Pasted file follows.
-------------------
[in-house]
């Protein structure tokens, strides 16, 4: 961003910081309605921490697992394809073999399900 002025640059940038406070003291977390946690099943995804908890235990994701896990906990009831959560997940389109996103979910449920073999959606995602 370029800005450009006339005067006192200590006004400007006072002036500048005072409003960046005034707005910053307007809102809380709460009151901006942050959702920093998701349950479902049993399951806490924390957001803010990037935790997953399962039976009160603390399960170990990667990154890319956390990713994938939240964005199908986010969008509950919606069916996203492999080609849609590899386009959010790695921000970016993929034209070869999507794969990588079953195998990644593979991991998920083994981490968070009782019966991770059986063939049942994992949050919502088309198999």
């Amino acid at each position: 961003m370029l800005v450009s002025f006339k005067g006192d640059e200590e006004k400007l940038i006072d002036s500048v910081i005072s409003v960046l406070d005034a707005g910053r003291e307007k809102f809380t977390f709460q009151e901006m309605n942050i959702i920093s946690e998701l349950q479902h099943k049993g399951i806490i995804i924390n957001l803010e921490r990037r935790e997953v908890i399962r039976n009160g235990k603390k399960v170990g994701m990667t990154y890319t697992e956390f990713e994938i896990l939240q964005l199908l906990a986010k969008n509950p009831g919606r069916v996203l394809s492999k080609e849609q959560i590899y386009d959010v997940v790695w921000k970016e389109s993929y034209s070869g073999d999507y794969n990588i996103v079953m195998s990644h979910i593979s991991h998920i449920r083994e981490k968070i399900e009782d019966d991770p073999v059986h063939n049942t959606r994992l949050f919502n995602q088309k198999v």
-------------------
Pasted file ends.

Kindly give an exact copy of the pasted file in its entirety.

[in-house]
């Protein structure tokens, strides 16, 4: 961003910081309605921490697992394809073999399900 002025640059940038406070003291977390946690099943995804908890235990994701896990906990009831959560997940389109996103979910449920073999959606995602 370029800005450009006339005067006192200590006004400007006072002036500048005072409003960046005034707005910053307007809102809380709460009151901006942050959702920093998701349950479902049993399951806490924390957001803010990037935790997953399962039976009160603390399960170990990667990154890319956390990713994938939240964005199908986010969008509950919606069916996203492999080609849609590899386009959010790695921000970016993929034209070869999507794969990588079953195998990644593979991991998920083994981490968070009782019966991770059986063939049942994992949050919502088309198999």
């Amino acid at each position: 961003m370029l800005v450009s002025f006339k005067g006192d640059e200590e006004k400007l940038i006072d002036s500048v910081i005072s409003v960046l406070d005034a707005g910053r003291e307007k809102f809380t977390f709460q009151e901006m309605n942050i959702i920093s946690e998701l349950q479902h099943k049993g399951i806490i995804i924390n957001l803010e921490r990037r935790e997953v908890i399962r039976n009160g235990k603390k399960v170990g994701m990667t990154y890319t697992e956390f990713e994938i896990l939240q964005l199908l906990a986010k969008n509950p009831g919606r069916v996203l394809s492999k080609e849609q959560i590899y386009d959010v997940v790695w921000k970016e389109s993929y034209s070869g073999d999507y794969n990588i996103v079953m195998s990644h979910i593979s991991h998920i449920r083994e981490k968070i399900e009782d019966d991770p073999v059986h063939n049942t959606r994992l949050f919502n995602q088309k198999v």